Gentlemen: With all due respect (and sincerely I do not wish to offend), code folding has not been a part of any language specification I have ever read. And I have read more than I care to admit. To suggest the forking of a language in order to introduce a compiler directive is to not understand the roles and differences between a "language", a "compiler" and the framework of its construction, and a text editor even one with minimal degrees of IDE functionality like Komodo.
The #region in Visual Studio (which is my primary IDE, and I am intimately familiar with VS/c#/DN) - is indeed a compiler directive. However, it is NOT part of the c# language spec, nor are compiler directives of any sort, as they are quite literally "part of a compiler language of sorts". But that's irrelevant, the point is that even as part of the compiler directive "language" (to use that term loosely) they do NOT provide the type of cold folding being discussed. That is a function of the editor, specifically, either 1: the builtin code folding capability (unlikely) or 2: the extension "bolted" onto the editor which provides the feature. VS has wonderful code folding, but it's not very flexible, configurable, and as of VS2017 not extensible unless you're willing to write a complete plugin.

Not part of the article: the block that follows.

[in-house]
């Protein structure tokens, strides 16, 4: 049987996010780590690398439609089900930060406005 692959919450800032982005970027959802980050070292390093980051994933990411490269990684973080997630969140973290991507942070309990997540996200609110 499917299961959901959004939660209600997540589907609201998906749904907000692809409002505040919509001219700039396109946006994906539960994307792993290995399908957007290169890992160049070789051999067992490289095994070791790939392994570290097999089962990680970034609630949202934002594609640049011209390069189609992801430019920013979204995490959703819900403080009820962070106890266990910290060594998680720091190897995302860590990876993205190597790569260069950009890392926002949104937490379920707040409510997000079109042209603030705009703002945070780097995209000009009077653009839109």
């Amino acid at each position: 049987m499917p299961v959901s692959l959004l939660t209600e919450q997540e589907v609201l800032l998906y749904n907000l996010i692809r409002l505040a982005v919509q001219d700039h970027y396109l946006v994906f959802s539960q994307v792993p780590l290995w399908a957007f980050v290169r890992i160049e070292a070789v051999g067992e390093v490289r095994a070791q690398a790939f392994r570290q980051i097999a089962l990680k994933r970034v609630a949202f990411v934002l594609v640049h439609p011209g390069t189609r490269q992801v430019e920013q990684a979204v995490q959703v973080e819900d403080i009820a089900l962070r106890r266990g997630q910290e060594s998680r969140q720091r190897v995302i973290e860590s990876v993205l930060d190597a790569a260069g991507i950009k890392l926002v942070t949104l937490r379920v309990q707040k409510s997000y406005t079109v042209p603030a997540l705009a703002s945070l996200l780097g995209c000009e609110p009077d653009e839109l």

If you want to see what I am talking about in action, look at Eclipse with the one code folding plugin they have worth touching. It allows you to specify tags which are folded. So - from plugin -> editor, NOT, language -> compiler -> editor.
In any case - the code folding in Komodo Edit is broken, sadly. I have found it to be inconsistent even when just dealing with a very tiny number of files that are strictly htm/js/css/php. And I have been researching the extensibility of the app to see if it was worth me writing a plugin to solve the matter. So far, I have found the extensibility to be.... lacking, and outdated. I MEAN NO OFFENSE TO ANYONE - it's still a great editor. These are just my views, after only about 2 weeks of eval time. So anyone involved with the product, or these posts, if you have been in the software world any length of time then you know not to take criticisms personally. Especially when they come from an anonymous inter-thingy user.